Emily's air conditioning is broken. Should she accept defeat?
Dear Tom and Ray:
I drive a 1994 two-door Honda Accord (140,000 miles or so) with a lot of personality. One of her "quirks" is that she doesn't have a functioning air conditioner. I personally don't mind, but I have a dog, and I need to take his health into consideration when taking him in the car with me during the summer months.
A few weeks ago, I had to make a two-hour trip on a Friday evening in 95-degree heat, and, being concerned that my dog would suffer heatstroke, I tried an alternative AC system. I filled a 4-quart Styrofoam cooler with water, froze it overnight, put it on the passenger floor of my car and then installed a cigarette-lighter-powered fan to blow across the top of the ice.
Not surprisingly, this didn't work well. After an hour and a half, all of the ice had melted. And when I hit stop-and-go traffic, the water sloshed and spilled all over the car. While amusing, neither myself nor my dog felt this to be a viable option to use in the future. I know the car is old. The driver's-side automatic lock is starting to malfunction, the driver's-side automatic window sticks and I just spent money on it for engine and brake repairs.
At this point, is it worth having the AC fixed? Are there alternative, cheaper options for cooling down the car that I have not considered? At this point, I cannot afford car payments, and buying a new car is not an option.
RAY: Wind and water are the traditional alternatives to air conditioning. When water or mist is combined with a breeze, it evaporates off your skin and makes you feel cooler. But as you've seen, that's messy.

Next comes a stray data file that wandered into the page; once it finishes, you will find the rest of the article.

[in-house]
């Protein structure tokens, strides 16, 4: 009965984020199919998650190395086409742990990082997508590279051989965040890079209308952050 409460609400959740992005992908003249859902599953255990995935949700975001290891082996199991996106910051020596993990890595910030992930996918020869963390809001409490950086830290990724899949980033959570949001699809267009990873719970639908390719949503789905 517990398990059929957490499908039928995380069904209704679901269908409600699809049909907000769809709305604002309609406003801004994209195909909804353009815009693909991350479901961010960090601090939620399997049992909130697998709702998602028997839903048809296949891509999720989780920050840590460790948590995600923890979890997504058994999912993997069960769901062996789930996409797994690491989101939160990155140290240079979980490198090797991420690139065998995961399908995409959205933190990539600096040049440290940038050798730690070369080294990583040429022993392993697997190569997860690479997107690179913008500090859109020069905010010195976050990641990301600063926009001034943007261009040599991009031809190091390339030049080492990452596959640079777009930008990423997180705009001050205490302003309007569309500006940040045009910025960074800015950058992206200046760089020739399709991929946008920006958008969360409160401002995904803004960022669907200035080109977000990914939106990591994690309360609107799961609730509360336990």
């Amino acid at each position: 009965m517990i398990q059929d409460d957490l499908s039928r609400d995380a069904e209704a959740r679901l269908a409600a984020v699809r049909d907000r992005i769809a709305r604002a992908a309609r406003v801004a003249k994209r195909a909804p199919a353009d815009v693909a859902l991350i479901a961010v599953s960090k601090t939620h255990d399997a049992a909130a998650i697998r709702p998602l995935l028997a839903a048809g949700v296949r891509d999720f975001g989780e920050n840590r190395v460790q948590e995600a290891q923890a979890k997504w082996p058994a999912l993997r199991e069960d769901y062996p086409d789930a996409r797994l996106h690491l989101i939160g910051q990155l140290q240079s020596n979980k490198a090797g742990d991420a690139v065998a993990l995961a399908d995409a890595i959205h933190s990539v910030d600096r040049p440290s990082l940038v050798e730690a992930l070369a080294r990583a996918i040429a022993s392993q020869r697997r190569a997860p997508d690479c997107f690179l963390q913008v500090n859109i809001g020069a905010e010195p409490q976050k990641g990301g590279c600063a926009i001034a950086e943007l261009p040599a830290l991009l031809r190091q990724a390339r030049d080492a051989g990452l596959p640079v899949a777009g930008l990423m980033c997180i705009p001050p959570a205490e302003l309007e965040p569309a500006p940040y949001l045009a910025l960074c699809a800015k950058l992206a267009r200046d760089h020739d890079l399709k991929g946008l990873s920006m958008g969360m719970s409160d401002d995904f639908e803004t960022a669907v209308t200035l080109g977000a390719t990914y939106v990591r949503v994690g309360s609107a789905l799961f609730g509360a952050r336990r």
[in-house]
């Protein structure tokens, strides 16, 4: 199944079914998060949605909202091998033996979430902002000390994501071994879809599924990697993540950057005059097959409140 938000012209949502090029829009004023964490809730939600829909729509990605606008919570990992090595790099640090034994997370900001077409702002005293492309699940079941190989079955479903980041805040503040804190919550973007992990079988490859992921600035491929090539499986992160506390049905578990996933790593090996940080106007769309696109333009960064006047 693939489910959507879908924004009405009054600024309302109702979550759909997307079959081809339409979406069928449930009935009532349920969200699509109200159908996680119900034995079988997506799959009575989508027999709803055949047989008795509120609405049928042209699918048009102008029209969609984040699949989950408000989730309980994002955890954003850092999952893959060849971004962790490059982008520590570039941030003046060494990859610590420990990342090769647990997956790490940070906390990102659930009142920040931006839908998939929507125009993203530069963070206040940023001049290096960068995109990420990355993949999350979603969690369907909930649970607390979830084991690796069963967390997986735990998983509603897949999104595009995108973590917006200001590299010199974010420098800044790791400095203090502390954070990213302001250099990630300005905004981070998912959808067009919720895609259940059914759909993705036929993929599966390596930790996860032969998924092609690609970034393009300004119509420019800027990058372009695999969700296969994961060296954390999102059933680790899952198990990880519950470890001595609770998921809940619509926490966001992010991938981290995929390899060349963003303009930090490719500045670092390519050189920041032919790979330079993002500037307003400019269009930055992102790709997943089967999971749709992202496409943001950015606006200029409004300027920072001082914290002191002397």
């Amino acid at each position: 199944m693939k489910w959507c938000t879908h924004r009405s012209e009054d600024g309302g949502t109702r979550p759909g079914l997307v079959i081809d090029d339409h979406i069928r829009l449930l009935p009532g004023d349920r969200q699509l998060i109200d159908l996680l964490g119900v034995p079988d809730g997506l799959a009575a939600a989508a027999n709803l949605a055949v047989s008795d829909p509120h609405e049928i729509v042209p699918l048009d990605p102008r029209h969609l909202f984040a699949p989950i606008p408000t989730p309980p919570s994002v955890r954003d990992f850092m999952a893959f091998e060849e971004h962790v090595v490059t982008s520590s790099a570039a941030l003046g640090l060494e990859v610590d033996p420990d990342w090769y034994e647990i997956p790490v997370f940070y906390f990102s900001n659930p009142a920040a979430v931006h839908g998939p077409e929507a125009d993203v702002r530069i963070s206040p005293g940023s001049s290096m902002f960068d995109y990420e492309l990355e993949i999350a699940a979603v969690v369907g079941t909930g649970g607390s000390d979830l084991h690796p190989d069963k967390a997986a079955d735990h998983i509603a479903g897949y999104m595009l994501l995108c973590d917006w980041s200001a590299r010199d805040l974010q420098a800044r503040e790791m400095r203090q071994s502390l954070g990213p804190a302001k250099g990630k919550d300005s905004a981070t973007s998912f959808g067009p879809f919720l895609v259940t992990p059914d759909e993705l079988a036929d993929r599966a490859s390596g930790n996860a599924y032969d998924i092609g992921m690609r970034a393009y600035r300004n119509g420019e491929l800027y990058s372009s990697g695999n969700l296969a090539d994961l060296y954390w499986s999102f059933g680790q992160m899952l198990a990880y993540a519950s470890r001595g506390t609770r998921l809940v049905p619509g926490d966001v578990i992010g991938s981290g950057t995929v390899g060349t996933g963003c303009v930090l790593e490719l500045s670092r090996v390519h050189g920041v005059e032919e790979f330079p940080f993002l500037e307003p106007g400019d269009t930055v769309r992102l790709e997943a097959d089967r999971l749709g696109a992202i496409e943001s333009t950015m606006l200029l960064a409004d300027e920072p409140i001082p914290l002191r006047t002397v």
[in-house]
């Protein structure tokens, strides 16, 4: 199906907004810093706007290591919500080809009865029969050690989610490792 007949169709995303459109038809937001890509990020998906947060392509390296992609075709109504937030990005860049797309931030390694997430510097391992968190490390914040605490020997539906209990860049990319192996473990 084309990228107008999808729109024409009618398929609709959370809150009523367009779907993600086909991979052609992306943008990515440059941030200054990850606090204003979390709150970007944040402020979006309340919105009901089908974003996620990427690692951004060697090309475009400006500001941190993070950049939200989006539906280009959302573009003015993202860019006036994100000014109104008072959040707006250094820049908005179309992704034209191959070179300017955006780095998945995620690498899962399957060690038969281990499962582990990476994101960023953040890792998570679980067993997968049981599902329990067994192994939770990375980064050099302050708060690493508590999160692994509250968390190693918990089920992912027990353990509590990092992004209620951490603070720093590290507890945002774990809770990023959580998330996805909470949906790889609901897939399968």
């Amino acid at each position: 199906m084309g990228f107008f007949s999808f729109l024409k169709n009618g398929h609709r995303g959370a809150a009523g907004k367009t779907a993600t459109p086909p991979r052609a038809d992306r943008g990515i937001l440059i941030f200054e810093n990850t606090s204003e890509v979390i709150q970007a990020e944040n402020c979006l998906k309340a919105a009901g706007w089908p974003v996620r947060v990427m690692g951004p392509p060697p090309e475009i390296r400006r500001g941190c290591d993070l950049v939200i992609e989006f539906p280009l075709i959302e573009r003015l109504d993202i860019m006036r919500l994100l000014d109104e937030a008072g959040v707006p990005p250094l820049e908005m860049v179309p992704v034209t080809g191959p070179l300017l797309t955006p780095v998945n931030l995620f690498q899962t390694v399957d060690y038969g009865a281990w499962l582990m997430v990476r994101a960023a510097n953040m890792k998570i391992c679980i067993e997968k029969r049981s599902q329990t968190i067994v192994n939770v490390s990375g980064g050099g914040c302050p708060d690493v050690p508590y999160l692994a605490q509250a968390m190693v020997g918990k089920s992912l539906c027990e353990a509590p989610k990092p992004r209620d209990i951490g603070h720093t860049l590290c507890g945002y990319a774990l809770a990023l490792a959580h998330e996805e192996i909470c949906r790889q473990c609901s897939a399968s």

TOM: So, the first thing you should do if find out WHY your air conditioner isn't working. You may just have a slow refrigerant leak.
RAY: If that's the case, you can get the system charged up for $125 or so, and it might last you a couple of months, or even longer. In which case, you can do that once and have a whole summer's worth of air conditioning.
TOM: And if the leak is coming from a hose, or something easily fixable, you could fix it and recharge the system and be good for several summers -- if the rest of the car lasts that long. So it's worth asking a good mechanic to test the system for you and at least give you a diagnosis.
RAY: If one of the expensive AC parts has failed, like the compressor or evaporator, then you're talking $800 to $1,000 or more to have the new part installed.
TOM: But remember, you don't need a new part. After all, every other part on the car is 17 years old! So once you have a diagnosis, you should call a local junkyard and see if it has the part you need.
RAY: The compressor is the part that fails most often. And every car taken apart by a junkyard has the AC compressor removed. So they have tons of them. A used one probably will cost you about $100 for the part, and then you'll have to pay someone a few hundred bucks to install it for you and charge the system. It's risky, because if the used compressor is no good, you can't get the labor cost back. But since you're desperate, it's probably worth a try.
TOM: Yeah, it's worth trying to fix this, Emily. Especially since you say a new car is not in your future. Your dog'll be much happier, and you'll probably recoup your investment twice over with the money you save on dry cleaning. Good luck.